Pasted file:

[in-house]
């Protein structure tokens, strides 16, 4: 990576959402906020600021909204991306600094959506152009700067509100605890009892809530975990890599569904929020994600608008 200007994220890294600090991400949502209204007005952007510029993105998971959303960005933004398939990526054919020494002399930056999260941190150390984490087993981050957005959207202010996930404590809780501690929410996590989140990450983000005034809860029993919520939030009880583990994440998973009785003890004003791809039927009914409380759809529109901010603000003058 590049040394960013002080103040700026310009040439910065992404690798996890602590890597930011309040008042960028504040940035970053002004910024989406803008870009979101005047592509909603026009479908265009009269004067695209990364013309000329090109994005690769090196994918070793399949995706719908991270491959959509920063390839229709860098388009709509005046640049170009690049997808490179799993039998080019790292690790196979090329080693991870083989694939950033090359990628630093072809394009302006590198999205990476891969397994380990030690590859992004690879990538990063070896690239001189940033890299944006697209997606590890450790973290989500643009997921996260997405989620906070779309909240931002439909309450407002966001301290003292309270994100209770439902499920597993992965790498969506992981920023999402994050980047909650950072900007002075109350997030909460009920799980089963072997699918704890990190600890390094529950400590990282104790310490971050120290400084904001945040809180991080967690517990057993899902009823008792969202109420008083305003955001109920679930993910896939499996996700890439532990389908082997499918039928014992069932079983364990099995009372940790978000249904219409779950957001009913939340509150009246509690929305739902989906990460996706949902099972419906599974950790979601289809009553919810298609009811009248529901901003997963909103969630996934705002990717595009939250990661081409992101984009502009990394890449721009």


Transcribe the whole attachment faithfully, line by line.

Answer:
[in-house]
């Protein structure tokens, strides 16, 4: 990576959402906020600021909204991306600094959506152009700067509100605890009892809530975990890599569904929020994600608008 200007994220890294600090991400949502209204007005952007510029993105998971959303960005933004398939990526054919020494002399930056999260941190150390984490087993981050957005959207202010996930404590809780501690929410996590989140990450983000005034809860029993919520939030009880583990994440998973009785003890004003791809039927009914409380759809529109901010603000003058 590049040394960013002080103040700026310009040439910065992404690798996890602590890597930011309040008042960028504040940035970053002004910024989406803008870009979101005047592509909603026009479908265009009269004067695209990364013309000329090109994005690769090196994918070793399949995706719908991270491959959509920063390839229709860098388009709509005046640049170009690049997808490179799993039998080019790292690790196979090329080693991870083989694939950033090359990628630093072809394009302006590198999205990476891969397994380990030690590859992004690879990538990063070896690239001189940033890299944006697209997606590890450790973290989500643009997921996260997405989620906070779309909240931002439909309450407002966001301290003292309270994100209770439902499920597993992965790498969506992981920023999402994050980047909650950072900007002075109350997030909460009920799980089963072997699918704890990190600890390094529950400590990282104790310490971050120290400084904001945040809180991080967690517990057993899902009823008792969202109420008083305003955001109920679930993910896939499996996700890439532990389908082997499918039928014992069932079983364990099995009372940790978000249904219409779950957001009913939340509150009246509690929305739902989906990460996706949902099972419906599974950790979601289809009553919810298609009811009248529901901003997963909103969630996934705002990717595009939250990661081409992101984009502009990394890449721009």